Should You Brush or Floss First?

Should You Brush or Floss First?

The age-old question: should you brush your teeth first or should you floss your teeth first? PerioSciences has the answer for you! For many people, they might not even bother thinking about the order, but it may actually make a difference in this case. Most dentists recommend brushing and flossing every day to make sure you have a healthy and happy smile for years to come. But have you ever considered that dentists rarely specify which should be done first? The team at PerioSciences has pondered this conundrum for quite some time now and here is our best answer as to whether or not we should brush or floss first.

But before that, it is crucial to understand why these hygiene tasks and their order is important.

Brushing Your Teeth

When you brush your teeth using a fluoride toothpaste, you are actively getting rid of food particles and dental plaque (sticky yellowish-white film that forms on your teeth after eating a meal). The bacteria in dental plaque wage war against your tooth enamel by releasing acids which corrode your teeth and cause gum disease, periodontal disease, and tooth decay. Brushing your teeth regularly using an appropriate toothpaste and the correct technique can help avoid such dental complexities. It also prevents you from developing bad breath, which can discourage friends and family members from finding your company to be pleasant. Almost everyone knows it is crucial that you brush your teeth twice a day for a few minutes, typically when you wake and before you get to sleep.

Toothpaste on Toothbrush

Don’t forget to use a fluoride and hydroxyapatite toothpaste!

Why Brushing Isn't Enough

However, brushing only does so much as there are crevices and narrow areas in your mouth where your toothbrush’s bristles cannot reach. Another concern is how brushing typically covers only a third of the surface area of your mouth, which leaves a lot of room left in your oral cavity to attract tooth decay and periodontal disease caused by harmful bacteria and the buildup of dental plague on your tooth enamel. For this reason, it is required that you floss teeth to get rid of debris without damaging your gum line as you do not have to aggressively rub against it. If you brush first and floss later, it is possible for you to extract food particles from hard-to-reach places and deposit them elsewhere in your mouth. That does not help!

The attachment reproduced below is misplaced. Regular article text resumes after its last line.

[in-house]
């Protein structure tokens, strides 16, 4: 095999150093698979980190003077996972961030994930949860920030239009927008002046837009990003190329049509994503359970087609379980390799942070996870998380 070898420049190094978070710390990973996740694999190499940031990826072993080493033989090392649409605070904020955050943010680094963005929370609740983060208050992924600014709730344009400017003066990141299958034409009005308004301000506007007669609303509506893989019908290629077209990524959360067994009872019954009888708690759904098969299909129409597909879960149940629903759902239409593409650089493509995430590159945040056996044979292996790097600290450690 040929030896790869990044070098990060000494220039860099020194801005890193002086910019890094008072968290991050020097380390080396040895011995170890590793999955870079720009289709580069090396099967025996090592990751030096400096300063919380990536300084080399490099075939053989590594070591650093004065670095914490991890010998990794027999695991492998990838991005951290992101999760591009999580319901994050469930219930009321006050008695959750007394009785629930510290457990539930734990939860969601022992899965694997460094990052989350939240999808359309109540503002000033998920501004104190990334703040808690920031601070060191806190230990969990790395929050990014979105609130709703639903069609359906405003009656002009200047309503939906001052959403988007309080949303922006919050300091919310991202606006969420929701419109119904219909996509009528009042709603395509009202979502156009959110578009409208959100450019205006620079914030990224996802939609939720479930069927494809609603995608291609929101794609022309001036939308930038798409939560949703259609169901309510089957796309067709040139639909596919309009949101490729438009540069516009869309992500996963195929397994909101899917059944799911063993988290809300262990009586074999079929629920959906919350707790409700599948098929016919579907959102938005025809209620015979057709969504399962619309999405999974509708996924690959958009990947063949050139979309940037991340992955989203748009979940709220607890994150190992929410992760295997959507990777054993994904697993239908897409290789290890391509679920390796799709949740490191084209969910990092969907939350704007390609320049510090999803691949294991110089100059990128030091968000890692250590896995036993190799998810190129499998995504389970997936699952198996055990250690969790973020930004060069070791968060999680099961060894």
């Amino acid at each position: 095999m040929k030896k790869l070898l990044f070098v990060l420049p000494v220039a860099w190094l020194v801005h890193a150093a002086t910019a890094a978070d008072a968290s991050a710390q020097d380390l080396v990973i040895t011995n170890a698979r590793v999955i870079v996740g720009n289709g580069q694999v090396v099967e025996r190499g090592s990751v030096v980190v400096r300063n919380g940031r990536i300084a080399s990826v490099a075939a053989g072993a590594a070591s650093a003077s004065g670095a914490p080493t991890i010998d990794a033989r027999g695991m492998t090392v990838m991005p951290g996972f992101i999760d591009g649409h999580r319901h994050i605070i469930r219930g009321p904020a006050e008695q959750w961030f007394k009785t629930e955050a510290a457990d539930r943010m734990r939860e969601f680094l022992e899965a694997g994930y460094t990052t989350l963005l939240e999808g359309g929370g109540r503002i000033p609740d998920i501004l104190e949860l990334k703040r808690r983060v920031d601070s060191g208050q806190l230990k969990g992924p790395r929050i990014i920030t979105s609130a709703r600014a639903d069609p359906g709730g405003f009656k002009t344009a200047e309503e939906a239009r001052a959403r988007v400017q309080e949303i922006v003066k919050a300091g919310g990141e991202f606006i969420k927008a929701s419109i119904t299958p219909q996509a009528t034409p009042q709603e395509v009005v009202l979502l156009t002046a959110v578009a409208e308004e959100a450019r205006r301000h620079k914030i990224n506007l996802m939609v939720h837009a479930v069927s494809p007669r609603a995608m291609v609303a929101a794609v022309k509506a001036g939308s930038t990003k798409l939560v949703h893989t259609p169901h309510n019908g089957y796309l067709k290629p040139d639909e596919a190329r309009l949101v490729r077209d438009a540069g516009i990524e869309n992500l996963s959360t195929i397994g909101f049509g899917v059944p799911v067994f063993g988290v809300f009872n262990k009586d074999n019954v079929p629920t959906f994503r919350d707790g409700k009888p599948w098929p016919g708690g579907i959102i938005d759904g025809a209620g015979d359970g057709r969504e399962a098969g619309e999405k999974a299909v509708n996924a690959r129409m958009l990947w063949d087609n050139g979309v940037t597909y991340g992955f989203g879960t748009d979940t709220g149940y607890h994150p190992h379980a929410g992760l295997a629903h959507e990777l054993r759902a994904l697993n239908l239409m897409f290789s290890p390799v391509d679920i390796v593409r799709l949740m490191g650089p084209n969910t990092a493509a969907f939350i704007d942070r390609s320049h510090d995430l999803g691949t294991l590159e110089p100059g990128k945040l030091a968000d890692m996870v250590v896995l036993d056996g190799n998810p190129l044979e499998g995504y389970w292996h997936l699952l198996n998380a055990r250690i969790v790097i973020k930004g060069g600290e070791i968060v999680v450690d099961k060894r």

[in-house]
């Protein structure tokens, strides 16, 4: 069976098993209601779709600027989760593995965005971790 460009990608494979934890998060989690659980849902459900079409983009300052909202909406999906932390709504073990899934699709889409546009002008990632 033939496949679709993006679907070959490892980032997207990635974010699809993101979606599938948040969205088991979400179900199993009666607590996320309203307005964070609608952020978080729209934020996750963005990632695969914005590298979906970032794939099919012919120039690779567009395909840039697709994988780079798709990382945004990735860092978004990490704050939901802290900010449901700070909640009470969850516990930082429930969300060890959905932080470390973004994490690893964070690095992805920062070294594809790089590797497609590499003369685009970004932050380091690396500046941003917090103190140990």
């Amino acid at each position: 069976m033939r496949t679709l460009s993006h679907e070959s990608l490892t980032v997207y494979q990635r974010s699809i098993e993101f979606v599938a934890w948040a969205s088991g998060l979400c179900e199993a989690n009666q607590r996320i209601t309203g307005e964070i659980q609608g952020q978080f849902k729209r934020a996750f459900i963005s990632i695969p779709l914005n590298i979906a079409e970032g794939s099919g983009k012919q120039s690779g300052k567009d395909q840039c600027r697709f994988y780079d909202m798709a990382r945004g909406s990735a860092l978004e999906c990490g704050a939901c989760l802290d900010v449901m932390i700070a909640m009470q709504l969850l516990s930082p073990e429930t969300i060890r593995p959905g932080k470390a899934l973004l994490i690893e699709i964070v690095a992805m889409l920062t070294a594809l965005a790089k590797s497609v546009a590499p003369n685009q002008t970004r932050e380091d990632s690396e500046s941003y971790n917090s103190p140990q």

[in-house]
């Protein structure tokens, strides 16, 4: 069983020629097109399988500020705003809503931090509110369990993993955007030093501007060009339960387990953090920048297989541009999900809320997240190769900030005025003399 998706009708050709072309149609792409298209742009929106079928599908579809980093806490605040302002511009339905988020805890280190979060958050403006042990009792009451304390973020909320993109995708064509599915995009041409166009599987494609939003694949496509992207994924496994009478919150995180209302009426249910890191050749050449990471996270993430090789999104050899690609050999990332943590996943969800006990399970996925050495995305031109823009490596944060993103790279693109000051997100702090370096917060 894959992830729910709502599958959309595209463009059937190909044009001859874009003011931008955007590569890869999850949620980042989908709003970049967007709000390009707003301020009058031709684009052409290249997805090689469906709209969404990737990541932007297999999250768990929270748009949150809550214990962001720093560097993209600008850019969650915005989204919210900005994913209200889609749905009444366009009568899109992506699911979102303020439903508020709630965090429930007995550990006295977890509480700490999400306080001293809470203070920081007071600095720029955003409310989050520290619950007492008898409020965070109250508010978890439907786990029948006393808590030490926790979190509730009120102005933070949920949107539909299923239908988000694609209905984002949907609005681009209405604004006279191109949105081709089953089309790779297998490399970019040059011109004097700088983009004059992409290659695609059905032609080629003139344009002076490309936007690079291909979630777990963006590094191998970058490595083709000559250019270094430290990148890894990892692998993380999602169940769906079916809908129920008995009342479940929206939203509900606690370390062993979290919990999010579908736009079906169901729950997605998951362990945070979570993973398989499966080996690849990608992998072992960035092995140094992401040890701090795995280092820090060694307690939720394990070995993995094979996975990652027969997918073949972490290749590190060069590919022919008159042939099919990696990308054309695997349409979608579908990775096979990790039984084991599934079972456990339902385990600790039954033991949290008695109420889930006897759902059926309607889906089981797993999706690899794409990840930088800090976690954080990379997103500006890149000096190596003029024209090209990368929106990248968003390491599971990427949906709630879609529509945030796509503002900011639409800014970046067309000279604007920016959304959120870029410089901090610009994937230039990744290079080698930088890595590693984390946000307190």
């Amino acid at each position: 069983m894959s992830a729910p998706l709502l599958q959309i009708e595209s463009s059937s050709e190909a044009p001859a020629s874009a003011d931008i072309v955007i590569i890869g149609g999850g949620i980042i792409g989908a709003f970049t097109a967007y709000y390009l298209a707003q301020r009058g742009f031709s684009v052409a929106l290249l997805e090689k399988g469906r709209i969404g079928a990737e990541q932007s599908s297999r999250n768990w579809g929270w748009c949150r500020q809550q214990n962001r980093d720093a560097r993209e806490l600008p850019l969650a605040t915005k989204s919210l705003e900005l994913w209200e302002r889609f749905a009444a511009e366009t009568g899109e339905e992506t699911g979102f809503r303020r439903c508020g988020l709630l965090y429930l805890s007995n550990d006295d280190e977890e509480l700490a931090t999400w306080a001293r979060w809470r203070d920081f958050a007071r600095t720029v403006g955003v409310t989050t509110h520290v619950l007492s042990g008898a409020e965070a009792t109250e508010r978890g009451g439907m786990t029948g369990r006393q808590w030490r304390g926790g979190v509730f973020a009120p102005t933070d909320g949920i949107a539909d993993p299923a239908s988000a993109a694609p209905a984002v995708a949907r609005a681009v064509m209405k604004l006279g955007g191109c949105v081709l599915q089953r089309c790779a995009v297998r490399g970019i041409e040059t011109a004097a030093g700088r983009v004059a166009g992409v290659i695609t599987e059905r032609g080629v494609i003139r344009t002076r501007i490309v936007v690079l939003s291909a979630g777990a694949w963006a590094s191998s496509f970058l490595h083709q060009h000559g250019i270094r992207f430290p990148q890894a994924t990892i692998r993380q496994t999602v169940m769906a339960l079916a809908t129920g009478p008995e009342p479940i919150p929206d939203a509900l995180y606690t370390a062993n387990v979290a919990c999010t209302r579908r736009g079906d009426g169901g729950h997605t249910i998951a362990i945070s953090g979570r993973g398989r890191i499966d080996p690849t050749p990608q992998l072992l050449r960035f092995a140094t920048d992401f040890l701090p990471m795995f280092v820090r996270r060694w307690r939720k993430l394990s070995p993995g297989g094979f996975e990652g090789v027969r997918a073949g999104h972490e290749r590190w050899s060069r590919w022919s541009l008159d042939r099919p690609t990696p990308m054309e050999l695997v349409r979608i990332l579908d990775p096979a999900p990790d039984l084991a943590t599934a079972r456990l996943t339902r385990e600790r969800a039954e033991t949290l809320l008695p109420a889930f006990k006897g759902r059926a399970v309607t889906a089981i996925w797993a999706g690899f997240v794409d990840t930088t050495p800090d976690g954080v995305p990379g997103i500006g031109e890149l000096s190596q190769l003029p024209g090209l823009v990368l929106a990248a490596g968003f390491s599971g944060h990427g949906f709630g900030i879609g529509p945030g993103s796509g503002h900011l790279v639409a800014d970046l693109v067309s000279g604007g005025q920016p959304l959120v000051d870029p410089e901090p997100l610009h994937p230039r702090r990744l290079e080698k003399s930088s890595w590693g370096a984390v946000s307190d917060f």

Think of brushing as a more general but staple method of maintaining your teeth & gums in top condition and flossing as a deep-cleaning procedure. To maintain proper oral hygiene, you need to use both methods in the correct order. While flossing afterward does not damage your teeth in the same way that not flossing at all does, it still does not realize the true maximum benefits of both flossing and brushing your teeth in the correct order. This advice might come as a surprise, but consider not rinsing your mouth once you are done brushing your teeth. When you do not rise your mouth, it lets the toothpaste and mouth wash to continue performing damage control and fighting against bacteria.

Hydroxyapatite – All you need to know